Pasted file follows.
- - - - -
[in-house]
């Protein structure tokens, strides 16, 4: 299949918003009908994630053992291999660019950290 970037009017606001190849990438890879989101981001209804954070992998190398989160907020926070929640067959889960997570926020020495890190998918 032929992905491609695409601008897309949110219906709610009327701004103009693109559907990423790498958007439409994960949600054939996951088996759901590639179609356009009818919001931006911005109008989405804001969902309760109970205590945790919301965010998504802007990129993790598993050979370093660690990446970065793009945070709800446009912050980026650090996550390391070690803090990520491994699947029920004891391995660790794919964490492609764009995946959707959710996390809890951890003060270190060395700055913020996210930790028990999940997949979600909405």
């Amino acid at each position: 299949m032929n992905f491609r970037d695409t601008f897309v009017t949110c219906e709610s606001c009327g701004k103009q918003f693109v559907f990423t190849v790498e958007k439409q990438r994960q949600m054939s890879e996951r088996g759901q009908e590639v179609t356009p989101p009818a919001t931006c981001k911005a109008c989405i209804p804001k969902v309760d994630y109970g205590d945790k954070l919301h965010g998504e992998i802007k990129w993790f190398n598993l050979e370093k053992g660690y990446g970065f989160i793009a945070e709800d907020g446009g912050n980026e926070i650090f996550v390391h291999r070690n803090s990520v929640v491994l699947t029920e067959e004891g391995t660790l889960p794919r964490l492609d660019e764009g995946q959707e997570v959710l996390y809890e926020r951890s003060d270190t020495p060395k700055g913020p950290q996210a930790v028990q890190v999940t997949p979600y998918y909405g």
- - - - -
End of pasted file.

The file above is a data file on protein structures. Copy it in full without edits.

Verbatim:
[in-house]
């Protein structure tokens, strides 16, 4: 299949918003009908994630053992291999660019950290 970037009017606001190849990438890879989101981001209804954070992998190398989160907020926070929640067959889960997570926020020495890190998918 032929992905491609695409601008897309949110219906709610009327701004103009693109559907990423790498958007439409994960949600054939996951088996759901590639179609356009009818919001931006911005109008989405804001969902309760109970205590945790919301965010998504802007990129993790598993050979370093660690990446970065793009945070709800446009912050980026650090996550390391070690803090990520491994699947029920004891391995660790794919964490492609764009995946959707959710996390809890951890003060270190060395700055913020996210930790028990999940997949979600909405």
């Amino acid at each position: 299949m032929n992905f491609r970037d695409t601008f897309v009017t949110c219906e709610s606001c009327g701004k103009q918003f693109v559907f990423t190849v790498e958007k439409q990438r994960q949600m054939s890879e996951r088996g759901q009908e590639v179609t356009p989101p009818a919001t931006c981001k911005a109008c989405i209804p804001k969902v309760d994630y109970g205590d945790k954070l919301h965010g998504e992998i802007k990129w993790f190398n598993l050979e370093k053992g660690y990446g970065f989160i793009a945070e709800d907020g446009g912050n980026e926070i650090f996550v390391h291999r070690n803090s990520v929640v491994l699947t029920e067959e004891g391995t660790l889960p794919r964490l492609d660019e764009g995946q959707e997570v959710l996390y809890e926020r951890s003060d270190t020495p060395k700055g913020p950290q996210a930790v028990q890190v999940t997949p979600y998918y909405g």